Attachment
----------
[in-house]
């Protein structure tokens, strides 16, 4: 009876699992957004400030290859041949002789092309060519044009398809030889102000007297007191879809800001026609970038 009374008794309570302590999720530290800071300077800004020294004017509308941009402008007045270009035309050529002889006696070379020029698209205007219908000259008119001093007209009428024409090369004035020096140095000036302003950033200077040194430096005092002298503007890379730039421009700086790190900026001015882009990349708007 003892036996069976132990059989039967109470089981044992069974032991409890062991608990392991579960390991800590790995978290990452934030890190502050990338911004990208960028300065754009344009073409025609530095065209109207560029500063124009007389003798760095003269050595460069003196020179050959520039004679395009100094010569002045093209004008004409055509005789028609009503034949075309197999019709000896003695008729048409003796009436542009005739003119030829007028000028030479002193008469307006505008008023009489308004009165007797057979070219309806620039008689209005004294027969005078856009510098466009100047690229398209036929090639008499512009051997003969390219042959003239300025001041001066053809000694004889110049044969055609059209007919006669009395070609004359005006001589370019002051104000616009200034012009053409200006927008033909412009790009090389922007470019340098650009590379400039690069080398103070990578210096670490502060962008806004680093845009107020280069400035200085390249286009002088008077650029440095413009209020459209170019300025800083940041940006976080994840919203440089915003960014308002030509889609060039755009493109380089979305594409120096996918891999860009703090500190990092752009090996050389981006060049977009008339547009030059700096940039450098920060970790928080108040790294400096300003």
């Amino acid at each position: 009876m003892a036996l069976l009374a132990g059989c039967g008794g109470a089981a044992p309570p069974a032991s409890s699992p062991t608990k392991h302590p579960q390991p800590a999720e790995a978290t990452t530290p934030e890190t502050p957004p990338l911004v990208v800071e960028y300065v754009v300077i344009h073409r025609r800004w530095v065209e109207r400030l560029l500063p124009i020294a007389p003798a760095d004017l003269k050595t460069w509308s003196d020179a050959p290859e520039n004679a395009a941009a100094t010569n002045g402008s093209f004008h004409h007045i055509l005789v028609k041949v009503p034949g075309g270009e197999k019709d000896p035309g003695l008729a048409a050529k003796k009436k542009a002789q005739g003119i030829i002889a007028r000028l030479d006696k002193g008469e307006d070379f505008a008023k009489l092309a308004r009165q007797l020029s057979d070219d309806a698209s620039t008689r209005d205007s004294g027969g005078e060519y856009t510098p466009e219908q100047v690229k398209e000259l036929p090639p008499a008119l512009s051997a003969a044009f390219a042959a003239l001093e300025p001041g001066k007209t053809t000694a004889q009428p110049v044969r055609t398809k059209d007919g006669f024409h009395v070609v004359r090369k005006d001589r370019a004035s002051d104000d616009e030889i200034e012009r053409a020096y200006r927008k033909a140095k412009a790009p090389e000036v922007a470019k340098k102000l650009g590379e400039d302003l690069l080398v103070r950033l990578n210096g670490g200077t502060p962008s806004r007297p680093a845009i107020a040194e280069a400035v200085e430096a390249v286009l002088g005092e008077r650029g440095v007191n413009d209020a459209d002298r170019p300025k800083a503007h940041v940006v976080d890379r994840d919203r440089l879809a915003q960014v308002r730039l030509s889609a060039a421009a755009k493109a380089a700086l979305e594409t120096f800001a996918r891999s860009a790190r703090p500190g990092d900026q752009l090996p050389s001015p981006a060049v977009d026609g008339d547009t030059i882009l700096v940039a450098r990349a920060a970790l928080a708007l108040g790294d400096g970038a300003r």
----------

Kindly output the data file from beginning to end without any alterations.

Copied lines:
[in-house]
């Protein structure tokens, strides 16, 4: 009876699992957004400030290859041949002789092309060519044009398809030889102000007297007191879809800001026609970038 009374008794309570302590999720530290800071300077800004020294004017509308941009402008007045270009035309050529002889006696070379020029698209205007219908000259008119001093007209009428024409090369004035020096140095000036302003950033200077040194430096005092002298503007890379730039421009700086790190900026001015882009990349708007 003892036996069976132990059989039967109470089981044992069974032991409890062991608990392991579960390991800590790995978290990452934030890190502050990338911004990208960028300065754009344009073409025609530095065209109207560029500063124009007389003798760095003269050595460069003196020179050959520039004679395009100094010569002045093209004008004409055509005789028609009503034949075309197999019709000896003695008729048409003796009436542009005739003119030829007028000028030479002193008469307006505008008023009489308004009165007797057979070219309806620039008689209005004294027969005078856009510098466009100047690229398209036929090639008499512009051997003969390219042959003239300025001041001066053809000694004889110049044969055609059209007919006669009395070609004359005006001589370019002051104000616009200034012009053409200006927008033909412009790009090389922007470019340098650009590379400039690069080398103070990578210096670490502060962008806004680093845009107020280069400035200085390249286009002088008077650029440095413009209020459209170019300025800083940041940006976080994840919203440089915003960014308002030509889609060039755009493109380089979305594409120096996918891999860009703090500190990092752009090996050389981006060049977009008339547009030059700096940039450098920060970790928080108040790294400096300003």
């Amino acid at each position: 009876m003892a036996l069976l009374a132990g059989c039967g008794g109470a089981a044992p309570p069974a032991s409890s699992p062991t608990k392991h302590p579960q390991p800590a999720e790995a978290t990452t530290p934030e890190t502050p957004p990338l911004v990208v800071e960028y300065v754009v300077i344009h073409r025609r800004w530095v065209e109207r400030l560029l500063p124009i020294a007389p003798a760095d004017l003269k050595t460069w509308s003196d020179a050959p290859e520039n004679a395009a941009a100094t010569n002045g402008s093209f004008h004409h007045i055509l005789v028609k041949v009503p034949g075309g270009e197999k019709d000896p035309g003695l008729a048409a050529k003796k009436k542009a002789q005739g003119i030829i002889a007028r000028l030479d006696k002193g008469e307006d070379f505008a008023k009489l092309a308004r009165q007797l020029s057979d070219d309806a698209s620039t008689r209005d205007s004294g027969g005078e060519y856009t510098p466009e219908q100047v690229k398209e000259l036929p090639p008499a008119l512009s051997a003969a044009f390219a042959a003239l001093e300025p001041g001066k007209t053809t000694a004889q009428p110049v044969r055609t398809k059209d007919g006669f024409h009395v070609v004359r090369k005006d001589r370019a004035s002051d104000d616009e030889i200034e012009r053409a020096y200006r927008k033909a140095k412009a790009p090389e000036v922007a470019k340098k102000l650009g590379e400039d302003l690069l080398v103070r950033l990578n210096g670490g200077t502060p962008s806004r007297p680093a845009i107020a040194e280069a400035v200085e430096a390249v286009l002088g005092e008077r650029g440095v007191n413009d209020a459209d002298r170019p300025k800083a503007h940041v940006v976080d890379r994840d919203r440089l879809a915003q960014v308002r730039l030509s889609a060039a421009a755009k493109a380089a700086l979305e594409t120096f800001a996918r891999s860009a790190r703090p500190g990092d900026q752009l090996p050389s001015p981006a060049v977009d026609g008339d547009t030059i882009l700096v940039a450098r990349a920060a970790l928080a708007l108040g790294d400096g970038a300003r």